Illegal and immoral from all perspectives... People go to jail for less...
I think some issues comes about from the indian version of "face" that you come across in a lot of SEA cultures as well and can also cause similar problems.
Its a weird thing and even having been there a while can sometimes catch you out.
From what I understand you can explain something to an employee and ask them if they understand your instructions. They may actually say that they understand because they do not want you to loose face by looking like you are inadequate at explain your requirements to them. So you'll get a nod and then they will just muddle on through.
It can be frustrating and lead to odd situations one of my old bosses built a factory in Pakistan and it needed gas burners in it (to dry cotton), no one thought to point out that no gas supply pipes had been fitted before the foundations and factory floor was laid because it would have made someone above look bad.
My current employer is talking about some work in SEA, (very forthright type A personality). The culture clash could drive them mad.
--However, Mukherjee told the news site that this is not necessarily the case. “At the junior level (in the US), it’s probably less expensive to hire someone locally than taking someone from India. Everyone thinks getting someone from India would be cheaper, but it’s not true – it’s more expensive at the junior level,” he said.
Very recently I was having a rather intensive professional conversation with an IT person at a US IT-based company with $80B+ annual revenue. This person has spent a couple of years training lower-level people IT people based in India. Now the offshoring is moving up the ladder, and the company is replacing him and a couple of hundred other mid-level IT people with staff in India. The management's statement was that if they had to hire three (or more, with no limit) offshore Indians to replace one American, they'd do it.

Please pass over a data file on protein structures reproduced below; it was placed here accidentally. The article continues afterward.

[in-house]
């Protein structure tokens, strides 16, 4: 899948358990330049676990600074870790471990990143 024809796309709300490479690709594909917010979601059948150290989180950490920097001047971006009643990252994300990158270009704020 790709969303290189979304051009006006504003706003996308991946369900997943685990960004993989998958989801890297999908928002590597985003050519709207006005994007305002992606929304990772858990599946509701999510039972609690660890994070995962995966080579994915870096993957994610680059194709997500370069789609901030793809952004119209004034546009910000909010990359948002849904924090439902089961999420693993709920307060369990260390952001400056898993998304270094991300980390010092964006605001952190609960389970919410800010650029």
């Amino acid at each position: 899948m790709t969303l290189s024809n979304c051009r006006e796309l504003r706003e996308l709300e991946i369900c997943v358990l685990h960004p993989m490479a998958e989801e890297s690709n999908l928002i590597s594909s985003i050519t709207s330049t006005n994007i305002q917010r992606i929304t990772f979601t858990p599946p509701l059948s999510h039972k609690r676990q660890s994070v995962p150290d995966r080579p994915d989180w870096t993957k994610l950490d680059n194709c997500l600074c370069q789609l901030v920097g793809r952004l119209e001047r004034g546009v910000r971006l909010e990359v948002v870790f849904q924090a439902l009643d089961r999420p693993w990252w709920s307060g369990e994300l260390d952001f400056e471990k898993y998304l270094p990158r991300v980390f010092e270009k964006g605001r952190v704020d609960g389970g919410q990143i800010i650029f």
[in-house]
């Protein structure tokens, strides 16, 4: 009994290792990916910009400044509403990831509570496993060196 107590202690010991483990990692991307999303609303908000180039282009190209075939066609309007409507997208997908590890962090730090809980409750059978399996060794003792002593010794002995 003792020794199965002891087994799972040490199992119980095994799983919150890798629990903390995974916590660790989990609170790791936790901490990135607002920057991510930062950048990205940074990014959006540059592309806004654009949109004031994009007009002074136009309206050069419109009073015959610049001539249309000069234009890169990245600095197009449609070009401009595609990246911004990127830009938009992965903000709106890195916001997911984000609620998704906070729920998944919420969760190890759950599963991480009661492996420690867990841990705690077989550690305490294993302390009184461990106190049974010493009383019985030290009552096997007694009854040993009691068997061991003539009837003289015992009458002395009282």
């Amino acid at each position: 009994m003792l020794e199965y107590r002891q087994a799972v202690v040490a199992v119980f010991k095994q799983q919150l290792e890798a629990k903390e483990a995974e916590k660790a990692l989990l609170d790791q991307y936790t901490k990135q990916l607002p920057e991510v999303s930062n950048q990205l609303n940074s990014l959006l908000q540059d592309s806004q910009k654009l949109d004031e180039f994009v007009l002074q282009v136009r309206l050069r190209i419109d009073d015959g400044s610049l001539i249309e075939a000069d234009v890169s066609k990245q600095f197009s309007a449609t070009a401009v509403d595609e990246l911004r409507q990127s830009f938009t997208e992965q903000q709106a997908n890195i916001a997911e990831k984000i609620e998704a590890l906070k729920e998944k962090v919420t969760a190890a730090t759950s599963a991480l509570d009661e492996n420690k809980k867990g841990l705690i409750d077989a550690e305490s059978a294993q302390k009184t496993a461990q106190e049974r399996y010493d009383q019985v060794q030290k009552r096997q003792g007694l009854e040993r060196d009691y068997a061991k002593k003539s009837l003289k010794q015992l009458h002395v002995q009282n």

If three-to-one or more is acceptable for offshored personnel, perhaps one-to-one is acceptable for imported personnel as long as they can get the visas. Facebook and Google are pressing heavily for more tech visas, and I doubt they're only thinking about senior people. I doubt that all of the very numerous Indians here are in senior positions. Perhaps Mr. Mukherjee is lying. I once read about an Indian businessman telling a lie, and I suspect that there have been other instances of which I'm not aware.
--Gartner has warned that “risk mitigation and contingency planning are strategic imperatives for enterprises with outsourcing deals that utilise India-based talent”.
Gartner is not lying. My source's comments about the extreme incompetence and dependency of the offshore staff in India bears this out. Those people don't get any smarter when they're shipped over here. Or more likable. Or more intelligible. Or more to be trusted with access to critical data.
Much of the widely-alleged benefit of offshoring sounds like a typical tunnel-vision fantasy of a stereotypical accountant. As with IT, there are a lot of Indians here working in accounting. I wonder if any of them are pushing both offshoring and importing--and perhaps steering their employers to particular staff sources in India. Of course I wouldn't want to suggest that anyone is taking bribes. No American businessperson--much less a government official--would ever do such a thing, any more than an Indian businessperson would offer a bribe.